At slave castle‒dungeons, the surrounds of centuries- old concretized ne-
cropolises pique the visitor’s imagination. If one actively listens at these
sites of memory of the transatlantic slave trade, one will hear the lamen-
tations growled by the sea. Alongside the structures, fishermen attend to
their business, and women in the nearby markets prepare smoked fish and
sell household supplies and the like. Everyday life seemingly has gone on.
The slave castle‒dungeons in Ghana’s Central Region, despite their more
recently erected gift shops and artisans’ rooms, remain wretched time cap-
sules. They have become places of diasporan mourning whose overpow-
ering presences mock the relative underdevelopment of the towns over
which they hover. In recalling what the death journeys from these sites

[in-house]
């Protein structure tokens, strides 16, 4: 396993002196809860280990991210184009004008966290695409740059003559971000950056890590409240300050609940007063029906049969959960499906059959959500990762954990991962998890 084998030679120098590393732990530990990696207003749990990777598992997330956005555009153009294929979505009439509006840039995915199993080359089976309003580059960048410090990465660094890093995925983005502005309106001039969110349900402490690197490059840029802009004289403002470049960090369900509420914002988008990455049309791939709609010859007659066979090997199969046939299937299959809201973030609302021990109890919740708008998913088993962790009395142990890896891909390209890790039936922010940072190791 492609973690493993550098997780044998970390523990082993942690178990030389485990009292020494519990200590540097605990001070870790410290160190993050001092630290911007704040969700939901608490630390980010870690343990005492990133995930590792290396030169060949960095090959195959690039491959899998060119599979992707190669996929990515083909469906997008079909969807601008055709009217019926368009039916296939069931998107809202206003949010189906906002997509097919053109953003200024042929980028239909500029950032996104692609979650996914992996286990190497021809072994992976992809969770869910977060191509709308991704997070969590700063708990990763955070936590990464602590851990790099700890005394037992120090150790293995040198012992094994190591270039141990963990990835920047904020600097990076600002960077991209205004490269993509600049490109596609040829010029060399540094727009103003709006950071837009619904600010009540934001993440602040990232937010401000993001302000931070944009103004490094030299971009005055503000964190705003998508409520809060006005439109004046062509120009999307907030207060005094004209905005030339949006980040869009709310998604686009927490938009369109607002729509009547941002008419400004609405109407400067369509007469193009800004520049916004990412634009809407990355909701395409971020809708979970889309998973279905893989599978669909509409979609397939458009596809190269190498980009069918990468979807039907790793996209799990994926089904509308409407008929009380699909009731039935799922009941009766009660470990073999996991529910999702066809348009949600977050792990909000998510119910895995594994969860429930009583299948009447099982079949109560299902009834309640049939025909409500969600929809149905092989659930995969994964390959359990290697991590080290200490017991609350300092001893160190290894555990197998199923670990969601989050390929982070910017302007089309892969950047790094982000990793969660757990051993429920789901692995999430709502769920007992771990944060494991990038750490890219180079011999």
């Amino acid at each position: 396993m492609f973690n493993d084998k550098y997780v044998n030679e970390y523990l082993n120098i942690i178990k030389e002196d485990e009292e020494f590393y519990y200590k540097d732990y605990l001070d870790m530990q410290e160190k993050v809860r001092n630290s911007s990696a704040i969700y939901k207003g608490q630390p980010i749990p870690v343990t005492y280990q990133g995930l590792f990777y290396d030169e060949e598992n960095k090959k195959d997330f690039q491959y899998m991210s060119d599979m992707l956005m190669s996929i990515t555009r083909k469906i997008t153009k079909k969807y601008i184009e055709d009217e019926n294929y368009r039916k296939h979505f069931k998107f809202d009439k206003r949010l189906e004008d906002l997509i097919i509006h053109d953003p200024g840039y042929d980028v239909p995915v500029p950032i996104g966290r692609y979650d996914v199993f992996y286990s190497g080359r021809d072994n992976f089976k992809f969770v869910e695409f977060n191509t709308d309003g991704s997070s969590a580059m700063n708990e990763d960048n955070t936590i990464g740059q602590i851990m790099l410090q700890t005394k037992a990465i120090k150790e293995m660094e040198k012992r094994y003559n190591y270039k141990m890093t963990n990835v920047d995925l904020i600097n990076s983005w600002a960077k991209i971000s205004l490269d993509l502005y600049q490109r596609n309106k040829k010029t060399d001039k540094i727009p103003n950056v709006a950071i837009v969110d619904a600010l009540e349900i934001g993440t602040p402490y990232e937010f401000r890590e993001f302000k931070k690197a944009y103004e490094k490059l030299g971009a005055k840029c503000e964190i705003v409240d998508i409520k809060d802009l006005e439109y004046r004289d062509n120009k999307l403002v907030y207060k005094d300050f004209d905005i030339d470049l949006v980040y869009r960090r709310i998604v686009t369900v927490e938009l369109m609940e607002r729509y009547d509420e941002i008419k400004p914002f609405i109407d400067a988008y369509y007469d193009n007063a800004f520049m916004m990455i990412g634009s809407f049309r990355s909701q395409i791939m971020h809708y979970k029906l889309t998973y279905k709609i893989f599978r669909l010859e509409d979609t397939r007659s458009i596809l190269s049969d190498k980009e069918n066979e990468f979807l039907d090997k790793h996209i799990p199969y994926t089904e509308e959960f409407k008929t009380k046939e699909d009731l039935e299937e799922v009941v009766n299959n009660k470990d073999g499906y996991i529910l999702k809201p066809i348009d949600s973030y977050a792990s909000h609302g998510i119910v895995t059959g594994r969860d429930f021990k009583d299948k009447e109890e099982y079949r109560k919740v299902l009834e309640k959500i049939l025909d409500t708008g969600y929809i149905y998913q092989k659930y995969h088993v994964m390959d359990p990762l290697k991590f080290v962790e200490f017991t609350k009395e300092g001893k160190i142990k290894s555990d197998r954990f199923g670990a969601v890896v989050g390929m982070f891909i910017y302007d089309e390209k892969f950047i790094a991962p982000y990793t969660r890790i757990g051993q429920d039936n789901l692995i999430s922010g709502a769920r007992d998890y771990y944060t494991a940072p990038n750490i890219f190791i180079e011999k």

entailed and that fateful moment at which each ship dis appeared into the
coalescence of sky and sea, one shudders at how the violent disregard for
human life could have ever happened.
On a practical level, it is clear that monetary greed was the princi-
pal factor that compelled the slave trade: a sordid system that plucked at
least thirty million Africans and nonchalantly dispersed them through-
out the New World. In 1781, the crew of the British- owned Zong slave ship
encountered navigational issues en route to the New World from the Gold
Coast (Ghana), resulting in panic about the possibility that they would not
arrive in the Amer i cas with viable, living commodities. In response to an
introduction
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